“[His transition is] pretty impressive because it’s a tough transition to make because you’re seeing the game from two different spots,” Belichick told reporters last month, after McCourty was named to his third Pro Bowl. “You’re seeing the game from outside-in on the perimeter and you’re seeing the game from inside-out with a lot of people that can get to you from the safety position.”

The ability to strangle an opponent’s deep passing game is one thing, but it isn’t the only reason that Belichick is quick to gush about McCourty. The seven-year veteran does a little bit of everything.

The play above is from the same Week 8 game against the Bills. This time, McCourty lines up as a cornerback against Buffalo tight end Charles Clay in the slot to the right side. McCourty nearly intercepts the pass as he sticks with Clay in coverage, and more importantly, moves like someone who came up playing the position. McCourty can still step in and be a corner when necessary, even though the Pats don’t do this a ton. (McCourty spends almost all of his time as one of two deep safeties.)

“We don’t use him in that situation a lot, but there’s times where it comes up and it’s certainly handy to be able to put him into those types of situations; extended tight ends, or extended backs, or things like that,” Belichick said earlier this week. “Or it could be an extended receiver in certain situations that you know that he can do that. … If you didn’t have that — you’d have to figure something else out.”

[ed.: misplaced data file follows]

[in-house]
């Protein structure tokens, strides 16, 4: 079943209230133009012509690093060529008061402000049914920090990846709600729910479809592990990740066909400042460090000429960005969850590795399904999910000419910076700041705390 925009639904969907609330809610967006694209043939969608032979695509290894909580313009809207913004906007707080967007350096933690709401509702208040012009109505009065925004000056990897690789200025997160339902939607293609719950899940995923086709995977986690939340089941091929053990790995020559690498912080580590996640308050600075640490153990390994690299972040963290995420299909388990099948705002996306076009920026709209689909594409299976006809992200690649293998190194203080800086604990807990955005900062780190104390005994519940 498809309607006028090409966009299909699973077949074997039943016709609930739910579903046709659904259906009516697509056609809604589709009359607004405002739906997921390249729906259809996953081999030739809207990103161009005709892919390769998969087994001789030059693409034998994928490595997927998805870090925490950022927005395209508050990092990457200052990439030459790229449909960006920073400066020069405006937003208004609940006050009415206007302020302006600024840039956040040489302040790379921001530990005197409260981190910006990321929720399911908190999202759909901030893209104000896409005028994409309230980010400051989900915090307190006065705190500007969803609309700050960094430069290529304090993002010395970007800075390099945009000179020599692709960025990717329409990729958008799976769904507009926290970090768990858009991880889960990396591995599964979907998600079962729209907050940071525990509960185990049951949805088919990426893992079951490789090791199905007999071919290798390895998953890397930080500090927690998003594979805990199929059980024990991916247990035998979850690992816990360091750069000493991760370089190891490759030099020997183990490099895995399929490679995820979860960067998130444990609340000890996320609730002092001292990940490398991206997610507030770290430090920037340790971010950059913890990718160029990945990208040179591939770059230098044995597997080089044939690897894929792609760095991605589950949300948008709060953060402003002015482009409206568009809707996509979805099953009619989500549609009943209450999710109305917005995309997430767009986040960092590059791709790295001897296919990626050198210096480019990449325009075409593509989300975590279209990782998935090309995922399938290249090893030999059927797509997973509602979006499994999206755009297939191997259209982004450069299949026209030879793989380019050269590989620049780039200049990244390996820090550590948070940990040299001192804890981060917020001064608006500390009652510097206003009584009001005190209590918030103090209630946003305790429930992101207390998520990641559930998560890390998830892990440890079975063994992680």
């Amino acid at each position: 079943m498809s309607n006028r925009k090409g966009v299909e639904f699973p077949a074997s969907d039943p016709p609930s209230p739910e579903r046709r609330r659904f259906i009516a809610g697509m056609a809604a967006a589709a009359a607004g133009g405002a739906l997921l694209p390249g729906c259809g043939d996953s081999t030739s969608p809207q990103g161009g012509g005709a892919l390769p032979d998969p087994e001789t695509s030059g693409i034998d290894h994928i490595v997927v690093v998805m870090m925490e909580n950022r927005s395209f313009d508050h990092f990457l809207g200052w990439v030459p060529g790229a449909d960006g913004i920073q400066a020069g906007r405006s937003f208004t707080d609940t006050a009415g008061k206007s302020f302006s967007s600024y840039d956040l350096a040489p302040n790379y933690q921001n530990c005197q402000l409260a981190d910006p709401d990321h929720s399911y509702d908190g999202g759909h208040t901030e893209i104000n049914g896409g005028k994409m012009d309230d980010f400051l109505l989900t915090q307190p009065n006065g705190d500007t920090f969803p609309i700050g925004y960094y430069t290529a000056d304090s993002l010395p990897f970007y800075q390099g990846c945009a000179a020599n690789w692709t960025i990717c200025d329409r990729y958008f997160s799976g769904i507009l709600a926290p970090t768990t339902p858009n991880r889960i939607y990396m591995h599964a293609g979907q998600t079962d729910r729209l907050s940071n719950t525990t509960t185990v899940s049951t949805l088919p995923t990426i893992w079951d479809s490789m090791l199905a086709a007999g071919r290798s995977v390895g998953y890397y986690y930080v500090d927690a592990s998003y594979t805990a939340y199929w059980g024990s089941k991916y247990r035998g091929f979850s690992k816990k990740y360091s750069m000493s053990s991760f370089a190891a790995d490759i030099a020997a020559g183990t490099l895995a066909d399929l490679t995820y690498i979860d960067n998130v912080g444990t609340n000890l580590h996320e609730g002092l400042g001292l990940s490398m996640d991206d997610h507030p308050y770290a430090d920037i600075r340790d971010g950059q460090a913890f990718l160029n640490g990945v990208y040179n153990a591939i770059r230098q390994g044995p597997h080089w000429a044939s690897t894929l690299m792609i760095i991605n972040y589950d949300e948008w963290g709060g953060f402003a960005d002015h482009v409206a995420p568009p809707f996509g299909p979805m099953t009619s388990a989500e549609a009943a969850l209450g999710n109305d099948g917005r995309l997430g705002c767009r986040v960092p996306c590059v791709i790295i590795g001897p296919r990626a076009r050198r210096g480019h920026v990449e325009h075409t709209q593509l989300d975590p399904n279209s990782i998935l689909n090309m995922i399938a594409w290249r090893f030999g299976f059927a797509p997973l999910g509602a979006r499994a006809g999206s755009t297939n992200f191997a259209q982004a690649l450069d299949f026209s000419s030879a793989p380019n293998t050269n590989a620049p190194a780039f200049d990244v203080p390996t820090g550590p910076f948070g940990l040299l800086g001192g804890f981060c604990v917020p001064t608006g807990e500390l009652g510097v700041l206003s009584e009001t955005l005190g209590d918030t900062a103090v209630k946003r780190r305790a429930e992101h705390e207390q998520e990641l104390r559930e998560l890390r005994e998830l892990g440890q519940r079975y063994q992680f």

And that’s the key. McCourty’s flexibility makes him the answer to a variety of questions that inevitably come up throughout the season. When bouts of injury or ineffectiveness hit the Pats defense, Belichick knows he has a guy in his secondary who can play both corner and safety at an All-Pro level.

Going beyond identifiable skills, McCourty has earned the top compliment that Belichick and the Pats defensive staff could offer: He has their trust. Belichick has said that when McCourty comes off the field, the input he gives based on his vantage point has a ton of influence on the sort of tweaks New England will employ during the course of a game. McCourty is also responsible for most of the checks the Pats install in a given week. That’s a considerable burden to put on a safety, but there’s a reason Belichick talks about McCourty the way he does. The guy is Mr. Patriot.